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Masterpieces of Terror and the Supernatural: A Treasury of Spellbinding Tales Old and New Hardcover – May, 1985

15 customer reviews

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Product Details

  • Hardcover: 623 pages
  • Publisher: Doubleday (May 1985)
  • Language: English
  • ISBN-10: 0385185499
  • ISBN-13: 978-0385185493
  • Product Dimensions: 8.1 x 5.2 x 1.4 inches
  • Shipping Weight: 1 pounds
  • Average Customer Review: 4.7 out of 5 stars  See all reviews (15 customer reviews)
  • Amazon Best Sellers Rank: #392,443 in Books (See Top 100 in Books)

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Customer Reviews

Most Helpful Customer Reviews

19 of 19 people found the following review helpful By S. Sroczynski on June 12, 2002
Format: Hardcover
The words I am about to write will not do justice to this anthology. If you are a fan of horror short stories, get this before you get anything else. None of the stories are bad, and many are terrfying and unforgettable. Theodore Sturgeon's "The Professor's Teddy Bear" is unique, grotesque, and it will stick with you for months. "His Unconquerable Enemy" has a gripping climax that will amaze you. "The Bottle Imp" is a grand tale of treachery, pain, and sacrifice. "Hop-Frog" is a Poe selection that is every bit as brilliant as his more famous works, and in traditional Poe fashion it is a tale of revenge. I could go on about every story in here but instead I will just very strongly recommend this to all fans of horror literature.
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19 of 19 people found the following review helpful By mellion108 VINE VOICE on May 3, 2000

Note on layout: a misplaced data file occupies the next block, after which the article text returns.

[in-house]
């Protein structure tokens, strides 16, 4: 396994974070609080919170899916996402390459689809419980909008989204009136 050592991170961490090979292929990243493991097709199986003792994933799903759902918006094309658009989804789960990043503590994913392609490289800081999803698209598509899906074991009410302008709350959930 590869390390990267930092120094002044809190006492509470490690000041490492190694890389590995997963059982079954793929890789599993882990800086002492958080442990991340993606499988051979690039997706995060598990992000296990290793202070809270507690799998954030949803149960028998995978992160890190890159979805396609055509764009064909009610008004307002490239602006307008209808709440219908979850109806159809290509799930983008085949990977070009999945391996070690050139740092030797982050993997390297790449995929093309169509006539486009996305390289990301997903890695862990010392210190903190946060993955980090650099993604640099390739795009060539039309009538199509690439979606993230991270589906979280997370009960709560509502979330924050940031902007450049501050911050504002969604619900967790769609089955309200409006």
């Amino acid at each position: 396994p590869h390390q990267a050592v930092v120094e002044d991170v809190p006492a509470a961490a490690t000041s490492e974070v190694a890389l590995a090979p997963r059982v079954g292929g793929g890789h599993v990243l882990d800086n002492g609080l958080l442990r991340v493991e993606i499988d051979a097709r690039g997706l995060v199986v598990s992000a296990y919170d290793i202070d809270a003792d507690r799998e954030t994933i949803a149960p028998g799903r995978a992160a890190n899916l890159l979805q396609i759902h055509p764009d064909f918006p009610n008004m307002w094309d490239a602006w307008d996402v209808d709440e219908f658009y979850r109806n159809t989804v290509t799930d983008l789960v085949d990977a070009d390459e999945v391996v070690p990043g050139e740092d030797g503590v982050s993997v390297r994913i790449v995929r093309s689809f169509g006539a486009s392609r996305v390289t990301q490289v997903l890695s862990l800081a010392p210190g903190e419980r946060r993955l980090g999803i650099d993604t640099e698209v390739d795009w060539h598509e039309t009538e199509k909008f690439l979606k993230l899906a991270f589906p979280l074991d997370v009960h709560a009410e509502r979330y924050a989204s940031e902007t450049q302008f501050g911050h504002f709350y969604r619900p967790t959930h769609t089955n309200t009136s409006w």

Format: Hardcover
This is an absolute treasure! Stoker, Lovecraft, Poe, Shelley, Asimov, Bierce, Tolkien are all here. You'll also find Richard Matheson, Tanith Lee, Sheridan LeFanu, Orson Scott Card (with one of the most disturbing, chilling tales I've ever read), Ogden Nash, Tennessee Williams, Jack London, Walt Whitman (is this high-school english class! ), Robert Bloch and more. Each selection comes with a little background note providing some info about the author, history about that particular story and recommendations for other related readings. This collection is fantastic; it doesn't disappoint. English class would have been infinitely more interesting with this kind of reading!
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10 of 10 people found the following review helpful By K. Hill VINE VOICE on March 15, 2002
Format: Hardcover Verified Purchase
"Masterpieces" is correct. This book is hard to put down. Usually when reading a collection gathered on a mutual theme, the mind of the reader eventually numbs from the sameness of the stories. Not so with this anthology. Each story is unique, unpredictable, and well written. I enjoyed it greatly. I give it the highest praise possible here--5 stars.
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10 of 11 people found the following review helpful By Reader in Tokyo on March 5, 2009
Format: Hardcover Verified Purchase
This book was published in 1985. It contained 53 works by as many writers. There were 47 short stories and 6 poems.

The editor said his basis for selection was stories that gave his jaded spine a chill. He tried to focus on the psychology of terror, the "cosmic fear of the unknown," rather than the gory and repugnant; on stories with an "icy insight into human nature," rather than blood. He avoided any tale that had been anthologized too often.